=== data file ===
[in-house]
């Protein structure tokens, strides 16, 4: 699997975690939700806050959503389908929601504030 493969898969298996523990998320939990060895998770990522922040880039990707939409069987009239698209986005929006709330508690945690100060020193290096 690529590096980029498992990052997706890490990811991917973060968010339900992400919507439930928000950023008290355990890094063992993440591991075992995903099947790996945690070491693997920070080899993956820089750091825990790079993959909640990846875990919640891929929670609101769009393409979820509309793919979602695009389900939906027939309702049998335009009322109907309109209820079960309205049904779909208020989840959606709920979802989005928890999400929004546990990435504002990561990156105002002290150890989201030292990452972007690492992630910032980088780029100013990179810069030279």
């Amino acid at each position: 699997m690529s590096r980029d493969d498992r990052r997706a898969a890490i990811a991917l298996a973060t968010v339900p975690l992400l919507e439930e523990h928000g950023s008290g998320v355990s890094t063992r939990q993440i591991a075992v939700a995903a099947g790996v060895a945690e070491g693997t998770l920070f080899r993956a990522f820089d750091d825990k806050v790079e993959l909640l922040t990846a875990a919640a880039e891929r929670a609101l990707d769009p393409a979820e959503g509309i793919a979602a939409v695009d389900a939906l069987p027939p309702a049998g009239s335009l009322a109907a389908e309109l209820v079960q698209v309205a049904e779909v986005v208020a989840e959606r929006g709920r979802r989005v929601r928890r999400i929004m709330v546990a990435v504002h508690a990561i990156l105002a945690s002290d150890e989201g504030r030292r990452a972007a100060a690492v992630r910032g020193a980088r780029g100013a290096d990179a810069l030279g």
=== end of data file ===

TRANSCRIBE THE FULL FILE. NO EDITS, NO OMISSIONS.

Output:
[in-house]
């Protein structure tokens, strides 16, 4: 699997975690939700806050959503389908929601504030 493969898969298996523990998320939990060895998770990522922040880039990707939409069987009239698209986005929006709330508690945690100060020193290096 690529590096980029498992990052997706890490990811991917973060968010339900992400919507439930928000950023008290355990890094063992993440591991075992995903099947790996945690070491693997920070080899993956820089750091825990790079993959909640990846875990919640891929929670609101769009393409979820509309793919979602695009389900939906027939309702049998335009009322109907309109209820079960309205049904779909208020989840959606709920979802989005928890999400929004546990990435504002990561990156105002002290150890989201030292990452972007690492992630910032980088780029100013990179810069030279």
């Amino acid at each position: 699997m690529s590096r980029d493969d498992r990052r997706a898969a890490i990811a991917l298996a973060t968010v339900p975690l992400l919507e439930e523990h928000g950023s008290g998320v355990s890094t063992r939990q993440i591991a075992v939700a995903a099947g790996v060895a945690e070491g693997t998770l920070f080899r993956a990522f820089d750091d825990k806050v790079e993959l909640l922040t990846a875990a919640a880039e891929r929670a609101l990707d769009p393409a979820e959503g509309i793919a979602a939409v695009d389900a939906l069987p027939p309702a049998g009239s335009l009322a109907a389908e309109l209820v079960q698209v309205a049904e779909v986005v208020a989840e959606r929006g709920r979802r989005v929601r928890r999400i929004m709330v546990a990435v504002h508690a990561i990156l105002a945690s002290d150890e989201g504030r030292r990452a972007a100060a690492v992630r910032g020193a980088r780029g100013a290096d990179a810069l030279g």